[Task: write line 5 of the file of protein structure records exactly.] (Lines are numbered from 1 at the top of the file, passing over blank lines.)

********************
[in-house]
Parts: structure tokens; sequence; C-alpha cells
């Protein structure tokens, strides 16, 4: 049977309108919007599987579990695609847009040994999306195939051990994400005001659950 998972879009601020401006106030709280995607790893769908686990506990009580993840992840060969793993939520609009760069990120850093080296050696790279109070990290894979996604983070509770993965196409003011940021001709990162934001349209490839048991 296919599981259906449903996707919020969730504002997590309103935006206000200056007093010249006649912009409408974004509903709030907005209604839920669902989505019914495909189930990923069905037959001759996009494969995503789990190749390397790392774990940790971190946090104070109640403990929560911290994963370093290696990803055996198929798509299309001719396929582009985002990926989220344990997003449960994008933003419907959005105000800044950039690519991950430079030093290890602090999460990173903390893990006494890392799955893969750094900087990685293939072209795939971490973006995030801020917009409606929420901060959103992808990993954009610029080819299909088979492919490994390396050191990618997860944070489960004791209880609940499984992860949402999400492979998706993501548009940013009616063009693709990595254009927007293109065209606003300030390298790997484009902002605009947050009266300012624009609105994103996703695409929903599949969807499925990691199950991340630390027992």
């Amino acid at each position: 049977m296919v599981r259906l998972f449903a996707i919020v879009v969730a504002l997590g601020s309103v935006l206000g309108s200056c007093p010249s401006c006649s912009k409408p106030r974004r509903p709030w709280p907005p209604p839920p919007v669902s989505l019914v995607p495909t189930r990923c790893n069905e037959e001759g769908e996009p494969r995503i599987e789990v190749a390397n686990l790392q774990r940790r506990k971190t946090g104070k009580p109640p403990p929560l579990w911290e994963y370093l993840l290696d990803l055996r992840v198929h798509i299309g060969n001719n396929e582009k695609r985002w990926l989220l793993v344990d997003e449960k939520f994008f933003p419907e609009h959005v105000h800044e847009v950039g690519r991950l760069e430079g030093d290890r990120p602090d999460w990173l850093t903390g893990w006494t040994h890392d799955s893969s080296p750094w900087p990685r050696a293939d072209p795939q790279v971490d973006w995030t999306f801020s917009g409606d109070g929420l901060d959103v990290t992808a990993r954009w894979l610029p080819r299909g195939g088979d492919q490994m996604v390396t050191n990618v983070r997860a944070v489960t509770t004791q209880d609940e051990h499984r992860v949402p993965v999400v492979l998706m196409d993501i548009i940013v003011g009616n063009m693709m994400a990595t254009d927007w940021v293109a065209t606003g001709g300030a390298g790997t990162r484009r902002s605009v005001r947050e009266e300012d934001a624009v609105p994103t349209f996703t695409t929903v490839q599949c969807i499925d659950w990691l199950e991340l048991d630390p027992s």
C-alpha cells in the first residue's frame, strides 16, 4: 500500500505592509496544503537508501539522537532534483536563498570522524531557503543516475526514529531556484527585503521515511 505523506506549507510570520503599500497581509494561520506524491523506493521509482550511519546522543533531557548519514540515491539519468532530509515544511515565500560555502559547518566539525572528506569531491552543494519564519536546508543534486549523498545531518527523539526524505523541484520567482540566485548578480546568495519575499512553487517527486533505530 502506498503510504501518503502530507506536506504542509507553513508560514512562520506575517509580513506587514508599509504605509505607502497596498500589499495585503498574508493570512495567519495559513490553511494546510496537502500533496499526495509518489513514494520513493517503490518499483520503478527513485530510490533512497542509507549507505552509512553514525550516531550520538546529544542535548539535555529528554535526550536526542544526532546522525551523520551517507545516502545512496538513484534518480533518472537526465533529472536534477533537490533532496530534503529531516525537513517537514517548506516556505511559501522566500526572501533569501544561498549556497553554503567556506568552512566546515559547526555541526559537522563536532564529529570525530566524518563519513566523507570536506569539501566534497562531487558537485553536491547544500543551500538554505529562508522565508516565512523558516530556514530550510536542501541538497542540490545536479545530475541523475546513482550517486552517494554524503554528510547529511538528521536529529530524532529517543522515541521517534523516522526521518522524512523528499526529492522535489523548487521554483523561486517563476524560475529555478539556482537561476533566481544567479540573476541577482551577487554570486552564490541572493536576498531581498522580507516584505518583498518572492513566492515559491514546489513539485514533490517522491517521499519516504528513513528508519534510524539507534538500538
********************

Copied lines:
C-alpha cells in the first residue's frame, strides 16, 4: 500500500505592509496544503537508501539522537532534483536563498570522524531557503543516475526514529531556484527585503521515511 505523506506549507510570520503599500497581509494561520506524491523506493521509482550511519546522543533531557548519514540515491539519468532530509515544511515565500560555502559547518566539525572528506569531491552543494519564519536546508543534486549523498545531518527523539526524505523541484520567482540566485548578480546568495519575499512553487517527486533505530 502506498503510504501518503502530507506536506504542509507553513508560514512562520506575517509580513506587514508599509504605509505607502497596498500589499495585503498574508493570512495567519495559513490553511494546510496537502500533496499526495509518489513514494520513493517503490518499483520503478527513485530510490533512497542509507549507505552509512553514525550516531550520538546529544542535548539535555529528554535526550536526542544526532546522525551523520551517507545516502545512496538513484534518480533518472537526465533529472536534477533537490533532496530534503529531516525537513517537514517548506516556505511559501522566500526572501533569501544561498549556497553554503567556506568552512566546515559547526555541526559537522563536532564529529570525530566524518563519513566523507570536506569539501566534497562531487558537485553536491547544500543551500538554505529562508522565508516565512523558516530556514530550510536542501541538497542540490545536479545530475541523475546513482550517486552517494554524503554528510547529511538528521536529529530524532529517543522515541521517534523516522526521518522524512523528499526529492522535489523548487521554483523561486517563476524560475529555478539556482537561476533566481544567479540573476541577482551577487554570486552564490541572493536576498531581498522580507516584505518583498518572492513566492515559491514546489513539485514533490517522491517521499519516504528513513528508519534510524539507534538500538